There was a huge light in this room right over my bed that could not be turned off. At this time, I had poor memory, confusion, no smell, no taste, and dry eyes. The room was noisy when the other doctor came and talked to his patients’ daughter on speakerphone. I complained loudly that  it was too much noise and too much light.

My COVID mind had two distinct components. Confusion with an associated sense of helplessness and another state of combined grandiosity, irrationality with hyper focus. In the latter mental state, I became fixated on this huge light and thought about it all the time. I was certain that I could put it out by climbing up and stabbing it with a knife or hitting it with a chair. Finally, I decided that this would not be wise as I might electrocute myself or blow the whole electrical grid.

On Sunday, September 20th, 2020, I felt helpless and unable to fight to survive.  I was tired and beat.  I told my family and friends that I wanted to go to Jesus and started to say my goodbyes. I got into the tunnel and at the Eastern gate waiting, was my Mother, Father, Calvin, Beverly, Gurth, Chris and Beverly Ann; Also, Lady Edith, Lia, my brothers Roderick, Arthur and my nephew Michael.

However, there were some nuances that were different. The light in the tunnel was not as bright and my family were not animated but quiet and waiting. Only Calvin and Lia smiled.  I realized that they had no power, no vote. At the same time, I also understood that I had some unfinished business to complete first. So, I went back and phoned my children and told them what funeral arrangements I wanted and to “dress me up”.  I also told them that I wanted to go to Jesus. Then I went back to the gate, my family was there but again I could not get in. I realized that my children were holding me back. I returned and talked to Vanessa and she said “Mummy we are not letting you go. You cannot go to Jesus now.”

The decision had been made. I asked my family for the armour of God (Ephesians 6:11-18) and decided to fight with them in the battle for my life. 

Every day afterwards I got better.

Later I learnt that Kimberley and Vanessa had mounted a campaign of love, support, and prayer for me with family and friends.  Also, they were working hard with friends and family members to get me admitted into a U.S. hospital so I could receive a special medication.  They had been liaising with U.S. Hospitals Admission Staff, had obtained an acceptance for admission and had an air ambulance with the special COVID pod ready for my transfer. Then I turned the corner and did not need to go.

My daughters are my heroes.

I truly believe that Doctors Hospital is a healing hospital. My Doctors were amazing, and the nurses were incredible.  After I started to improve, I got to know them and remember their names and we had lots of jokes. What a health team! My Staff Nurses were amazing, and they were assisted by a special group of professionals, my Patient Care Technicians  who were also incredible. They were always professional, competent, appropriate and had a great sense of humour.  As I improved, I almost did not want to leave as the Nursing Staff took such good care of me and helped to save my life.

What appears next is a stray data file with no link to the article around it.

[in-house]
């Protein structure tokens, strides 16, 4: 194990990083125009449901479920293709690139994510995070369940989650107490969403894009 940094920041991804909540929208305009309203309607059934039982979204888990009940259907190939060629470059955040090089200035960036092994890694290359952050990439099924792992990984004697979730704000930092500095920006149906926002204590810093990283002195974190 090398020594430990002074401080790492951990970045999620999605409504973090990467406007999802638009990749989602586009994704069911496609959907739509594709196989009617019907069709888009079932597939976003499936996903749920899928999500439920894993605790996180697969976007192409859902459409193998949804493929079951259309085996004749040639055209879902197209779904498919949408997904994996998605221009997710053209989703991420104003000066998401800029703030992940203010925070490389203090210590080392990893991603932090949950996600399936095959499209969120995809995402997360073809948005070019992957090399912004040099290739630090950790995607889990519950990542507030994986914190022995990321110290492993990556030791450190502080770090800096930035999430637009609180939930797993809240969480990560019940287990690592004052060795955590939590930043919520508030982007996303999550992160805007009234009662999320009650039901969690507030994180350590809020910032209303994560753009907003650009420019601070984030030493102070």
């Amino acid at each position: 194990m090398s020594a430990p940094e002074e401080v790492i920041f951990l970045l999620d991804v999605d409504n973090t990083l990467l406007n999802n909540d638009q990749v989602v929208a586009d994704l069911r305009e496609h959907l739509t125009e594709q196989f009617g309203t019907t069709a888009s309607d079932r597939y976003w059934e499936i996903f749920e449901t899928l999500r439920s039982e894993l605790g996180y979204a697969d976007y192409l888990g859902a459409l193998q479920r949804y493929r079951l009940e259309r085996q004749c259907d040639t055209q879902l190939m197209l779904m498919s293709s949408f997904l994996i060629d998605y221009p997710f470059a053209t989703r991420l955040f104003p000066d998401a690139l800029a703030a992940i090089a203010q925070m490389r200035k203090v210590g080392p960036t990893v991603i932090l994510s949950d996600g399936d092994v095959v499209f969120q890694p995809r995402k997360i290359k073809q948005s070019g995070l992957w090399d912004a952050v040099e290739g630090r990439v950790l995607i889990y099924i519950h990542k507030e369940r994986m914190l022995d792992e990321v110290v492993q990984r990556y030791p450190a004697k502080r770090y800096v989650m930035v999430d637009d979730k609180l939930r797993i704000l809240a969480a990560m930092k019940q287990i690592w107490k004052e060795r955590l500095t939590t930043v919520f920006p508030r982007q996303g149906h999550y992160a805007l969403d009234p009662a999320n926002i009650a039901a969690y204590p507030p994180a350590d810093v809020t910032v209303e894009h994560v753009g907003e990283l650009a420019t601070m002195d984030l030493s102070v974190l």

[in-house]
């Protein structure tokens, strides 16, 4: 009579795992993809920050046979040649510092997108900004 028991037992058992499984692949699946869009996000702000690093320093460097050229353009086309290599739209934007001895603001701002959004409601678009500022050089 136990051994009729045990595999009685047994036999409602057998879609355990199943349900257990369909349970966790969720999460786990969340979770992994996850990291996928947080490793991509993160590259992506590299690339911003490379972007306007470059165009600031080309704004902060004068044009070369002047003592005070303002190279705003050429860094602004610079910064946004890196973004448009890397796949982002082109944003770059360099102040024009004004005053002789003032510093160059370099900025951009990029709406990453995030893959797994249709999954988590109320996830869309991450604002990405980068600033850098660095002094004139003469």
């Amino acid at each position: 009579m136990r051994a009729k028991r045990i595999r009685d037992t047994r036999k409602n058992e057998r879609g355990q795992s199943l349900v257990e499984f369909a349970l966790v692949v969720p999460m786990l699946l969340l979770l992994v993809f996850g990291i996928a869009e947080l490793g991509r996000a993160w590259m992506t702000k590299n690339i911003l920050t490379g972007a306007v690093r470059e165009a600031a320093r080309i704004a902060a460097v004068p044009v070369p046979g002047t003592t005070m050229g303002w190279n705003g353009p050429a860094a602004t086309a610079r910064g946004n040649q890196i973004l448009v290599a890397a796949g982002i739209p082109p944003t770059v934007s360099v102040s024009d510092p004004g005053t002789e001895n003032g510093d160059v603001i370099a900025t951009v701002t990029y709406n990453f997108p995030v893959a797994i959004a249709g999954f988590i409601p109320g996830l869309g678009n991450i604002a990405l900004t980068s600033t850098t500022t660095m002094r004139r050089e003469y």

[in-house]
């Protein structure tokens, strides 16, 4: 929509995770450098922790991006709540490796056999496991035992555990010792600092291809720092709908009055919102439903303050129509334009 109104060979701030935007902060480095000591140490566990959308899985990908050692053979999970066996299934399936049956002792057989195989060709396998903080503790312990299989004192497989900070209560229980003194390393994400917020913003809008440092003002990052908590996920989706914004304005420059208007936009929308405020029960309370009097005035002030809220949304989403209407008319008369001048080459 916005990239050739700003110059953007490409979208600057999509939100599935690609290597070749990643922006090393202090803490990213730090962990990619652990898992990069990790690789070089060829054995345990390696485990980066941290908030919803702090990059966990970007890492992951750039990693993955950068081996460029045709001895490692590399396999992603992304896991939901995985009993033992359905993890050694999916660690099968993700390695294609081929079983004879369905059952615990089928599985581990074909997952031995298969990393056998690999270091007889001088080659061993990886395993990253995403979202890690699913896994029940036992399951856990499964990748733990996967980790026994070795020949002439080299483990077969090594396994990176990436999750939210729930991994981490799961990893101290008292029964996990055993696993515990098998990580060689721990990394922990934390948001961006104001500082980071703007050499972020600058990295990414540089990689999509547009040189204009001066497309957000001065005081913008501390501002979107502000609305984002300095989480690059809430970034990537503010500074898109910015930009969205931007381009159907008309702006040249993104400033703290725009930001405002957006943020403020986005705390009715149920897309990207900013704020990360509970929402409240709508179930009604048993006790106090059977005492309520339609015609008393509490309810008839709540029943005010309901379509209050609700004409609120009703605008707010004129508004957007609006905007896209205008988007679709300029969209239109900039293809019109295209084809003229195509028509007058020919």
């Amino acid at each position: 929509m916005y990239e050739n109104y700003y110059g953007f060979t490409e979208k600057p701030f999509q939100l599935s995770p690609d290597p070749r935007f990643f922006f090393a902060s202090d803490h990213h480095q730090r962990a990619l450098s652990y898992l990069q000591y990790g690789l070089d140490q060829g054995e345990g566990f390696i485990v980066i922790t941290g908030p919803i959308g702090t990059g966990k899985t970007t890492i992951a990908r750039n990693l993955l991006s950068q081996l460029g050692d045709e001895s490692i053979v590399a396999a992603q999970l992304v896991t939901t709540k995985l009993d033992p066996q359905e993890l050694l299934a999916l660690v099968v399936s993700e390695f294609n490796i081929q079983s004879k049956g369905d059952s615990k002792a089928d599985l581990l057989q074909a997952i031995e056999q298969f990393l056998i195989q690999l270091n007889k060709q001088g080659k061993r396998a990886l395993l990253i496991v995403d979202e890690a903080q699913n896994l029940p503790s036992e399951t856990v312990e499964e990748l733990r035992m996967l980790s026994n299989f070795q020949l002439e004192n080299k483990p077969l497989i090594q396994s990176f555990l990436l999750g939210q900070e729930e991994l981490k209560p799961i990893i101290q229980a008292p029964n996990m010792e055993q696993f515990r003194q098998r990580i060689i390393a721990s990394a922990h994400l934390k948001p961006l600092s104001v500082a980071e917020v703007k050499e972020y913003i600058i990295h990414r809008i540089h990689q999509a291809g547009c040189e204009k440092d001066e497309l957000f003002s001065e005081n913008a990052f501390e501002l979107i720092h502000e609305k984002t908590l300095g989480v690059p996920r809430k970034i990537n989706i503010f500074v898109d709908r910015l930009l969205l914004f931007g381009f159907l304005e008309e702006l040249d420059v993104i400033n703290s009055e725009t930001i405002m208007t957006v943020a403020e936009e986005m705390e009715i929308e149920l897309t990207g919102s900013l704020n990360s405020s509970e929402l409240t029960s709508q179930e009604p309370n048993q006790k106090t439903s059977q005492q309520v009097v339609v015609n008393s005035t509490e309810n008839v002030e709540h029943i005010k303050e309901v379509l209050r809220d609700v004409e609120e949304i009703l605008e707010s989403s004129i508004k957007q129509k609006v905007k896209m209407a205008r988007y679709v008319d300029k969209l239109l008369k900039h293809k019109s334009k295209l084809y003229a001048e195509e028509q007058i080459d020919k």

I was discharged from hospital on Monday, September 28th, 2020.

I am truly thankful for the care from my medical team: Dr. Nikkiah Forbes, Dr. Ilsa Grant-Taylor, Dr. Duane Sands, Dr. Paul Ramphal, Dr. Nelson Clarke, Dr. Devaughn Curling, and the support from all my family and friends.


I still have poor concentration, memory and word recall, little smell, little appetite, limited taste, and impaired hearing. Thankfully, there is regular improvement.

Today, after being off oxygen continuously for 2 days, my oxygen saturation has remained elevated.  Almost a month after my admission to hospital, Dr. Forbes discharged me from her care and declared me officially recovered from COVID-19.


1. Do not put off for tomorrow what you can do today.

2. Develop and complete all of your plans for emergencies, especially your financial arrangements. 

3. Always strive to make a positive difference in our world.  Help who you can, with what you can, whenever you can.

4. Care for your physical, emotional, and mental health at all times.

5. When your battle is bigger than you and you are not able to fight, allow others who care about you to help you. 

6. Early in my illness I was very open and reached out to all of my family and friends. I learned and proved that loved ones will help once they know that their help is needed, and it allows for access to an even larger networks of support.

7. God is always in charge and we can do all things through Christ who strengthens us.

Dr. Jean M. Turnquest

Nassau, Bahamas

October 14, 2020